Can we even imagine that moment of conversion? Could we step into the wretched prison and hear the hymns? Would we survive the earthquake and the suicidal urge to destroy ourselves before the destructive judgments of our peers can do it for us? What shattering beauty must have been his as the jailer risked his life to bring these prisoners home and bathe their wounds. The world as he understood it up to that point had ended. He had no precedent for men who praised God in shackles, who stayed when they could have escaped, and who offered him salvation when vengeance would have been understandable, even expected. He himself was likely outside the limits of his own imagining. If someone had asked him the day before whether he would risk his life to save two hymn-singing prisoners, how would he have answered? Who in his world could even have formed the question?

And so I conclude that our relativity has, ironically, made us rigid, unable, unwilling to peer outside the acceptable rut. It is our courage that suffers most, in this age of judgmental tolerance and litigated freedom. More even than physical courage, do we lack mental courage? Are we still able to conceive that what we cannot accept exists, that it is even possible for it to exist? Are we able to believe that the common judgment of reality is no more final and perfected now than it was when Paul and Silas lay in prison and were free?

-Photo by Daniel von Appen on Unsplash

 

 

A Great Light

Hand reaching out of darkness into light

When Hurricane Katrina came ashore on August 29, 2005, my husband was stationed at the Seabee base in Gulfport, MS. The flat, sandy coastline offered no resistance. The little towns along its length disappeared into the surging flood. Trees, cell towers, and whole buildings went down in the wild wind. At nightfall, there was nothing to be seen but hot, wailing darkness.

But the Seabees (an affectionate and honorable term for the Navy’s Construction Battalions) are uniquely qualified to shine in moments of disaster. They are trained to arrive in a place that has absolutely nothing but the ground under their feet and construct an airstrip, a tank farm, a base, a town – whatever is needed for the people who will follow in their footsteps. In a remarkably short time, the Seabee base had power, water, and communication with the outside world, and had begun to send teams out into the surrounding towns to look for survivors and offer desperately needed assistance.

And then?

At nightfall, there was nothing to be seen but darkness….and the blazing light of the Seabee base, the only light in that devastated landscape. People walked miles, hours, through unimaginable destruction, to reach that light. They arrived at the gates, and the Seabees let them in. The officers and troops created towns in the base warehouses, stretching their military protocol and ingenuity to care for the people who came to them, the people who could see their light and responded as human beings in darkness have always responded and always will.

The storm refugees brought nothing but the clothes they stood up with and stories of horror and grief – loved ones torn out of their arms in the flood, houses washed away, hair-raising escapes out of buildings that were filling with water as they climbed out of windows or struggled to free a debris-clogged door. The world as they had known it was taken from them completely in just a few hours. With nothing left, they gazed into the darkness, and when they saw a light, they started walking. It was as simple as that.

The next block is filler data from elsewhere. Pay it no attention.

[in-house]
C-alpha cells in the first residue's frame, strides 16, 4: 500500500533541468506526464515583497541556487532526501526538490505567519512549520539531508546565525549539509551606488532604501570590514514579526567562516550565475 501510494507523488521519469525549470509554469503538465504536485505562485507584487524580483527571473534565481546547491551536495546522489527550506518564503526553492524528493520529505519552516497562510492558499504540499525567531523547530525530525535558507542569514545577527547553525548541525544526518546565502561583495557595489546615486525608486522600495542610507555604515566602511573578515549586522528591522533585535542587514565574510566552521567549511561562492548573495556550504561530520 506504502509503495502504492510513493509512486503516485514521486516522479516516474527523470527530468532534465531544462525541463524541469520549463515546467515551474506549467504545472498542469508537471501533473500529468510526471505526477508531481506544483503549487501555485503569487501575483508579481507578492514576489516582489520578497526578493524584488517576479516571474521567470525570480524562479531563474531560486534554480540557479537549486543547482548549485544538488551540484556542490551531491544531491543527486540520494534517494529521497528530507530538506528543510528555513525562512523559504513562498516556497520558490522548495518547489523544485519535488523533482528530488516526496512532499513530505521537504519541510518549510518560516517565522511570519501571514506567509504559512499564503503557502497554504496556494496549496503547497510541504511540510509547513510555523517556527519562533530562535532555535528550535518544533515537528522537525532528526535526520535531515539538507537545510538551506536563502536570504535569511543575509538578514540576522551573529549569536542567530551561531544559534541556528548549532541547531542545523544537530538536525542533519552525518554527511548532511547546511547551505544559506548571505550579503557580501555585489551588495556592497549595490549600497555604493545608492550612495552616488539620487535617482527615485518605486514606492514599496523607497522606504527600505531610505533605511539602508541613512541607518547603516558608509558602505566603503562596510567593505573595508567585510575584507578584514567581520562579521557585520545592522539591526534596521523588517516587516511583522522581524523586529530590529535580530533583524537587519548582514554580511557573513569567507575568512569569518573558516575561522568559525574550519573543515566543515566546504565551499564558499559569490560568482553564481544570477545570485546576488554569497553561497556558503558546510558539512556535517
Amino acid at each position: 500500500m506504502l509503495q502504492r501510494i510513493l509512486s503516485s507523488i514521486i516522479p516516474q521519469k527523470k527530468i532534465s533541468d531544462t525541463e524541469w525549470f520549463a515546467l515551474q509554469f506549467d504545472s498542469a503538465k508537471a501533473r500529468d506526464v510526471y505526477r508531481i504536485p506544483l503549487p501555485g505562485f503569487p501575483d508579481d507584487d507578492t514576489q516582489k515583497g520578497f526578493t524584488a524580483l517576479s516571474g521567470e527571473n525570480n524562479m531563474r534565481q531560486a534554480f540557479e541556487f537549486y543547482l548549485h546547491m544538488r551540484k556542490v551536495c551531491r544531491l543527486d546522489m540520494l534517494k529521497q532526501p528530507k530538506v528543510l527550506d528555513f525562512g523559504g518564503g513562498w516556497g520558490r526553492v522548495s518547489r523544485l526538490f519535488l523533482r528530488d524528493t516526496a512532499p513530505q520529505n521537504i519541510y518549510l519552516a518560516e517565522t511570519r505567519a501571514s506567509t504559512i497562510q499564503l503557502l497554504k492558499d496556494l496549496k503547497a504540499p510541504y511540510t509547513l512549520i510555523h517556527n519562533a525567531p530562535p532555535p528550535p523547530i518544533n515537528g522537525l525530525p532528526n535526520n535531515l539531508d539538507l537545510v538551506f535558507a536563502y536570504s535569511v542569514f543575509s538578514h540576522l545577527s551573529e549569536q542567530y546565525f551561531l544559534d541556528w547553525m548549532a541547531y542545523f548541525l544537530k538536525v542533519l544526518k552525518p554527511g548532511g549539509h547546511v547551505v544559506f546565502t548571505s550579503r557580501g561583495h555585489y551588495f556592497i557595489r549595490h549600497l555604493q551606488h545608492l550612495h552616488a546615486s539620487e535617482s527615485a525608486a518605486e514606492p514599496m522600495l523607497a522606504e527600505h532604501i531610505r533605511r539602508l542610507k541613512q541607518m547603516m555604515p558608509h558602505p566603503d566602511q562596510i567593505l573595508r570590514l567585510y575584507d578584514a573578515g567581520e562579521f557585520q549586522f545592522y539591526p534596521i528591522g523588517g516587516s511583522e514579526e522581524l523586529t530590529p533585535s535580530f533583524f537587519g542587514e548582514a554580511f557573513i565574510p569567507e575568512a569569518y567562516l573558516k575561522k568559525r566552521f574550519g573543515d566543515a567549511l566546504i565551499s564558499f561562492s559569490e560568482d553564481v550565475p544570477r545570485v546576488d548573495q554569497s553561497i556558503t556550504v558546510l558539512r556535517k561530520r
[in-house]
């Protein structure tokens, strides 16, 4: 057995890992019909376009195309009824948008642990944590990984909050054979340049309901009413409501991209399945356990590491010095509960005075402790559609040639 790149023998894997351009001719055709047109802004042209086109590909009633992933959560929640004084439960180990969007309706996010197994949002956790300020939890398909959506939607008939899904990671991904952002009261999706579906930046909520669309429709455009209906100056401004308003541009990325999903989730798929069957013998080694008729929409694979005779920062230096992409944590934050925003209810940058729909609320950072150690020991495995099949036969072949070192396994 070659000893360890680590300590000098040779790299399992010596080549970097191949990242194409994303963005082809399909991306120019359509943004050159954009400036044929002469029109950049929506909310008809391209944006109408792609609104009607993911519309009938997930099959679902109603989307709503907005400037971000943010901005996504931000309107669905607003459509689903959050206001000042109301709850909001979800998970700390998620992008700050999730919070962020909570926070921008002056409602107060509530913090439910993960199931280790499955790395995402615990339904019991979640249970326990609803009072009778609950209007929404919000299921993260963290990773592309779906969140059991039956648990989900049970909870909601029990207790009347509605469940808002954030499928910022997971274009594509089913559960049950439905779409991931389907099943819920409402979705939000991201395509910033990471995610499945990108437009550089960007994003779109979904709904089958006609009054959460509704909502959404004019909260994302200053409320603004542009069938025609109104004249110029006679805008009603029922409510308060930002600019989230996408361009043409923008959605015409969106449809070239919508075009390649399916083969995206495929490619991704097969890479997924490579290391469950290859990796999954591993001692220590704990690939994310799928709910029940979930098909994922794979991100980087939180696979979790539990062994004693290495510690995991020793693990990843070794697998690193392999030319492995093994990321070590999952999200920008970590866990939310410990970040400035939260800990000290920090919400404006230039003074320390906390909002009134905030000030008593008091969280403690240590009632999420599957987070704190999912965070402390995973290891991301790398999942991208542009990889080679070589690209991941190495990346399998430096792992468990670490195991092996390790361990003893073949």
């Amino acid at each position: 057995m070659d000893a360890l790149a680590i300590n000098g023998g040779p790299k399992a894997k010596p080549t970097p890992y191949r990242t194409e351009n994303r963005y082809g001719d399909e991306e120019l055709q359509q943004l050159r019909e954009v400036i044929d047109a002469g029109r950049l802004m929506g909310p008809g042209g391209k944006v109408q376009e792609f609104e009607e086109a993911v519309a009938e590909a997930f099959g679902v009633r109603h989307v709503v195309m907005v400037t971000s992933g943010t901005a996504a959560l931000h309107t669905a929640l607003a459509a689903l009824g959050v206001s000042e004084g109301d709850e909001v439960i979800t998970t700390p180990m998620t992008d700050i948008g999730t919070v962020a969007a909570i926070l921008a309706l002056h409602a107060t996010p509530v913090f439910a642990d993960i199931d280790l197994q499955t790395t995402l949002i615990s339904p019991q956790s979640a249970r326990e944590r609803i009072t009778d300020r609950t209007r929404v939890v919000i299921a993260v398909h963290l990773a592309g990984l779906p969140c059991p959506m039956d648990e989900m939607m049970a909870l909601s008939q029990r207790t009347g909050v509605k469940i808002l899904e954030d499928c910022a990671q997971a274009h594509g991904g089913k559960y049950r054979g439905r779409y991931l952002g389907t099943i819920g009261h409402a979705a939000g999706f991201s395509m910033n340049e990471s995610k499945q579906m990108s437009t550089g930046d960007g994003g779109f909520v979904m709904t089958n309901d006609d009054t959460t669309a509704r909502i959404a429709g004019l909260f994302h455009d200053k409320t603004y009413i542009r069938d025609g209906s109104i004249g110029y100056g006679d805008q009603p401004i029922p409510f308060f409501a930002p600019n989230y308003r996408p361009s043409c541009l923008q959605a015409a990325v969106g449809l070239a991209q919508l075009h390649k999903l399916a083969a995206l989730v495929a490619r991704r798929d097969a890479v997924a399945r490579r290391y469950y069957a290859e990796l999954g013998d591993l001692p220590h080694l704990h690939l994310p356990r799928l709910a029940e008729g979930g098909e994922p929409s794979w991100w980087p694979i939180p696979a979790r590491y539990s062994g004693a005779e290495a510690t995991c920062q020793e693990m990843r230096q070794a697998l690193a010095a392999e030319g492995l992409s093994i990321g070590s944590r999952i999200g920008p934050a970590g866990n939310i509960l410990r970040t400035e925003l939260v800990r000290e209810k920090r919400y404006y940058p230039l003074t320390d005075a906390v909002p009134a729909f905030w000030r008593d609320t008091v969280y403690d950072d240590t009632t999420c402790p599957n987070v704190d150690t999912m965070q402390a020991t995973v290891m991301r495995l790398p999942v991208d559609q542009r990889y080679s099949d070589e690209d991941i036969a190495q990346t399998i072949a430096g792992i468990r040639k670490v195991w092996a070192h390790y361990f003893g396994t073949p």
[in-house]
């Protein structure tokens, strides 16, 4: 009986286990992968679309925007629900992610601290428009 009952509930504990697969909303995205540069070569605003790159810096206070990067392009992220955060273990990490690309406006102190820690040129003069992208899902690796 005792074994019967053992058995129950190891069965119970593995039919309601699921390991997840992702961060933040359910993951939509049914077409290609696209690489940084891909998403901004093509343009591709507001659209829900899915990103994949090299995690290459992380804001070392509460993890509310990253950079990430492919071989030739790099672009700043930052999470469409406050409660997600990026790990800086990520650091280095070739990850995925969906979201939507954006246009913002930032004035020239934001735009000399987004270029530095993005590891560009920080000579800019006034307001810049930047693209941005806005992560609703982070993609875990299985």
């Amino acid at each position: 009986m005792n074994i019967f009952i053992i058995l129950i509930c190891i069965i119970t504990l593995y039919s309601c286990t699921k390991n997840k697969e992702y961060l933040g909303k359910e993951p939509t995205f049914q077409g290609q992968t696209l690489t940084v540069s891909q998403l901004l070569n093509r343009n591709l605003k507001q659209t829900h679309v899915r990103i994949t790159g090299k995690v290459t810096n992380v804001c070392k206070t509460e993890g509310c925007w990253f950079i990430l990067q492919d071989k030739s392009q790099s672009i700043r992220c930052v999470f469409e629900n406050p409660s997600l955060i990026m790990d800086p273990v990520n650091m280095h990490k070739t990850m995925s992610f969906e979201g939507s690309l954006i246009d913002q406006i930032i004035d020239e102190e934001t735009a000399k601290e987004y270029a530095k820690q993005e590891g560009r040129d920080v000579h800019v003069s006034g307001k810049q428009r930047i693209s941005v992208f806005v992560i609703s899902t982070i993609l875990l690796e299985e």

I have come to believe that this is the role of the Church on earth. If we are the body of Christ, we are the bearers of that great light that shines on the people who sit in darkness. When nothing else remains, when the storm and the darkness have swallowed every joy and comfort, we are the people who use the tools we have been given to bring the light. We are those who build a shelter, offer nourishment, and honor grief with our hearts and with our sacraments. We are the last and the first, the only beacon remaining and the outpost of the new creation.

 

-Photo by Cherry Laithang on Unsplash

Inaccessible

Candle lit inside lantern with heart-shaped window

Yes, I saw what happened in Charlottesville. No, I am not being silent and failing to stand up for the right. That kind of silence is not one of my choices. I am a white woman married to a black man. My life is a declaration every time I go out in public and the lights are on or the sun is up.

Except for this: my life is not a statement. It’s just my life. It’s just marriage and parenting and friends and work and grocery shopping. It’s not created or experienced in reference to people who are not participants in it. Continue reading

Beware the Fire Hose

In the age of outrage, it’s important to know the difference between a marathon and a sprint. This is especially true if you hope to be heard by your fellow human beings, and if you hope to galvanize them to action. Whoever you are, and whatever your cause, you must never forget that for all practical purposes, you are speaking directly into the blasting stream of a fire hose. Always. If you fail to accommodate this reality, the best you have to offer will end as nothing more than a wet spot on the pavement. Continue reading

For Carrie and Debbie

In honor of Carrie Fisher and Debbie Reynolds, I have something to say.

Death is part of the story. It’s not the end of the story. Sometimes, it’s not even the worst part.

Carrie died the way we all want to die, if we know what’s good for us. Death came to her mid-stride, on her way from one plan to another. She never outlived her ability to do what she loved. Continue reading

Sympathy Shaming